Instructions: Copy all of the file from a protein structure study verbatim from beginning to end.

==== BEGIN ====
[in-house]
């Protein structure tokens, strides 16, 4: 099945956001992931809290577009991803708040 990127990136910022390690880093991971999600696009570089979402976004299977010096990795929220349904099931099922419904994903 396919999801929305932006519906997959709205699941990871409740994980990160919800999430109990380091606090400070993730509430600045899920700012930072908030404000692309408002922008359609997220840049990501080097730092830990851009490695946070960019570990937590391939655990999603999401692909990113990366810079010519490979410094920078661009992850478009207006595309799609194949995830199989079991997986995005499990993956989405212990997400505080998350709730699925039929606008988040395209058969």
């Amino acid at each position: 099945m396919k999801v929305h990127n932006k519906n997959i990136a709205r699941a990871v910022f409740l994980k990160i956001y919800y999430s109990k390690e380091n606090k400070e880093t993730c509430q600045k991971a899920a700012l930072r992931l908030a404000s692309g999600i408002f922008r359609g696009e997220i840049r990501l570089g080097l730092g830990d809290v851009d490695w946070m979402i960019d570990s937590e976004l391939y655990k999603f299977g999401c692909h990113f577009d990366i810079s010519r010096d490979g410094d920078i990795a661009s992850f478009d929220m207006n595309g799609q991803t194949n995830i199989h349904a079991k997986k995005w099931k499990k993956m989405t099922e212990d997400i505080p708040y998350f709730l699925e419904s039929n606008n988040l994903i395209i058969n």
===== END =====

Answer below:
[in-house]
């Protein structure tokens, strides 16, 4: 099945956001992931809290577009991803708040 990127990136910022390690880093991971999600696009570089979402976004299977010096990795929220349904099931099922419904994903 396919999801929305932006519906997959709205699941990871409740994980990160919800999430109990380091606090400070993730509430600045899920700012930072908030404000692309408002922008359609997220840049990501080097730092830990851009490695946070960019570990937590391939655990999603999401692909990113990366810079010519490979410094920078661009992850478009207006595309799609194949995830199989079991997986995005499990993956989405212990997400505080998350709730699925039929606008988040395209058969």
């Amino acid at each position: 099945m396919k999801v929305h990127n932006k519906n997959i990136a709205r699941a990871v910022f409740l994980k990160i956001y919800y999430s109990k390690e380091n606090k400070e880093t993730c509430q600045k991971a899920a700012l930072r992931l908030a404000s692309g999600i408002f922008r359609g696009e997220i840049r990501l570089g080097l730092g830990d809290v851009d490695w946070m979402i960019d570990s937590e976004l391939y655990k999603f299977g999401c692909h990113f577009d990366i810079s010519r010096d490979g410094d920078i990795a661009s992850f478009d929220m207006n595309g799609q991803t194949n995830i199989h349904a079991k997986k995005w099931k499990k993956m989405t099922e212990d997400i505080p708040y998350f709730l699925e419904s039929n606008n988040l994903i395209i058969n």